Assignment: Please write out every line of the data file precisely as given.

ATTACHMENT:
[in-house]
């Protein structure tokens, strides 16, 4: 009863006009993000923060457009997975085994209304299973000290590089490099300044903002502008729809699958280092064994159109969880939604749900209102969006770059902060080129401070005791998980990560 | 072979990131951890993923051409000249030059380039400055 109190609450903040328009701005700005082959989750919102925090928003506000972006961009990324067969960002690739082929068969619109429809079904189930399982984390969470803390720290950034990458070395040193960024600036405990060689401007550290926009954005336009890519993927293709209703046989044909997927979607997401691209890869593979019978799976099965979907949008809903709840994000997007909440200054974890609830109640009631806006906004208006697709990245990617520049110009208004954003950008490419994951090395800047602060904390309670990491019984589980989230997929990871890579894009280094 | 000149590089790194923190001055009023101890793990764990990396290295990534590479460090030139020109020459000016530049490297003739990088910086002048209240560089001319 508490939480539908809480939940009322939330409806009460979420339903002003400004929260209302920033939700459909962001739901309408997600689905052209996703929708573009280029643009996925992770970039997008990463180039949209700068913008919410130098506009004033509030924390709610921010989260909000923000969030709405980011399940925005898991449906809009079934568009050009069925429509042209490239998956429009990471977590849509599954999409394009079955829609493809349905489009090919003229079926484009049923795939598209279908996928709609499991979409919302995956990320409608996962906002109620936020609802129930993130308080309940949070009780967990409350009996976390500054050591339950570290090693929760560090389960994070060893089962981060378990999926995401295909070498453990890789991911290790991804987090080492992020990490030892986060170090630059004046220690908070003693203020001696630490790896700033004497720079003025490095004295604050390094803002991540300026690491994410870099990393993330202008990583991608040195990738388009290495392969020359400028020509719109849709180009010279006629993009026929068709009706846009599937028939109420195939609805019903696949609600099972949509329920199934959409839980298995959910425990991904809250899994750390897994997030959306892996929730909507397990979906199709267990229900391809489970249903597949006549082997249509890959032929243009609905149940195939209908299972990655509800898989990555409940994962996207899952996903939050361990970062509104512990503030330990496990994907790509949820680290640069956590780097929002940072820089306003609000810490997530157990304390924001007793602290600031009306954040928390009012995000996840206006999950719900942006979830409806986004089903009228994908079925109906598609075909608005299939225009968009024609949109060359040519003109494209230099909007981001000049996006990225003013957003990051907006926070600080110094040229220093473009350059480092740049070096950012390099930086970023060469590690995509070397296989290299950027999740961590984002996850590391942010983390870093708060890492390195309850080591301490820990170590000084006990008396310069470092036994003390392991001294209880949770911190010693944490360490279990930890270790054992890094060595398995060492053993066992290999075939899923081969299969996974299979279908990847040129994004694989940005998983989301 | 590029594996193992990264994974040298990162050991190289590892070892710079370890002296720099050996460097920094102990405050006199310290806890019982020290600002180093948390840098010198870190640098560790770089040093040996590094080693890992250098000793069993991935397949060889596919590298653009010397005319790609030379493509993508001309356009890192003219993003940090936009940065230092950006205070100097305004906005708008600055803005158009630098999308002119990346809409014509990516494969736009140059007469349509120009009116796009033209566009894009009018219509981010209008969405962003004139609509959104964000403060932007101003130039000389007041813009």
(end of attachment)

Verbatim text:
[in-house]
């Protein structure tokens, strides 16, 4: 009863006009993000923060457009997975085994209304299973000290590089490099300044903002502008729809699958280092064994159109969880939604749900209102969006770059902060080129401070005791998980990560 | 072979990131951890993923051409000249030059380039400055 109190609450903040328009701005700005082959989750919102925090928003506000972006961009990324067969960002690739082929068969619109429809079904189930399982984390969470803390720290950034990458070395040193960024600036405990060689401007550290926009954005336009890519993927293709209703046989044909997927979607997401691209890869593979019978799976099965979907949008809903709840994000997007909440200054974890609830109640009631806006906004208006697709990245990617520049110009208004954003950008490419994951090395800047602060904390309670990491019984589980989230997929990871890579894009280094 | 000149590089790194923190001055009023101890793990764990990396290295990534590479460090030139020109020459000016530049490297003739990088910086002048209240560089001319 508490939480539908809480939940009322939330409806009460979420339903002003400004929260209302920033939700459909962001739901309408997600689905052209996703929708573009280029643009996925992770970039997008990463180039949209700068913008919410130098506009004033509030924390709610921010989260909000923000969030709405980011399940925005898991449906809009079934568009050009069925429509042209490239998956429009990471977590849509599954999409394009079955829609493809349905489009090919003229079926484009049923795939598209279908996928709609499991979409919302995956990320409608996962906002109620936020609802129930993130308080309940949070009780967990409350009996976390500054050591339950570290090693929760560090389960994070060893089962981060378990999926995401295909070498453990890789991911290790991804987090080492992020990490030892986060170090630059004046220690908070003693203020001696630490790896700033004497720079003025490095004295604050390094803002991540300026690491994410870099990393993330202008990583991608040195990738388009290495392969020359400028020509719109849709180009010279006629993009026929068709009706846009599937028939109420195939609805019903696949609600099972949509329920199934959409839980298995959910425990991904809250899994750390897994997030959306892996929730909507397990979906199709267990229900391809489970249903597949006549082997249509890959032929243009609905149940195939209908299972990655509800898989990555409940994962996207899952996903939050361990970062509104512990503030330990496990994907790509949820680290640069956590780097929002940072820089306003609000810490997530157990304390924001007793602290600031009306954040928390009012995000996840206006999950719900942006979830409806986004089903009228994908079925109906598609075909608005299939225009968009024609949109060359040519003109494209230099909007981001000049996006990225003013957003990051907006926070600080110094040229220093473009350059480092740049070096950012390099930086970023060469590690995509070397296989290299950027999740961590984002996850590391942010983390870093708060890492390195309850080591301490820990170590000084006990008396310069470092036994003390392991001294209880949770911190010693944490360490279990930890270790054992890094060595398995060492053993066992290999075939899923081969299969996974299979279908990847040129994004694989940005998983989301 | 590029594996193992990264994974040298990162050991190289590892070892710079370890002296720099050996460097920094102990405050006199310290806890019982020290600002180093948390840098010198870190640098560790770089040093040996590094080693890992250098000793069993991935397949060889596919590298653009010397005319790609030379493509993508001309356009890192003219993003940090936009940065230092950006205070100097305004906005708008600055803005158009630098999308002119990346809409014509990516494969736009140059007469349509120009009116796009033209566009894009009018219509981010209008969405962003004139609509959104964000403060932007101003130039000389007041813009």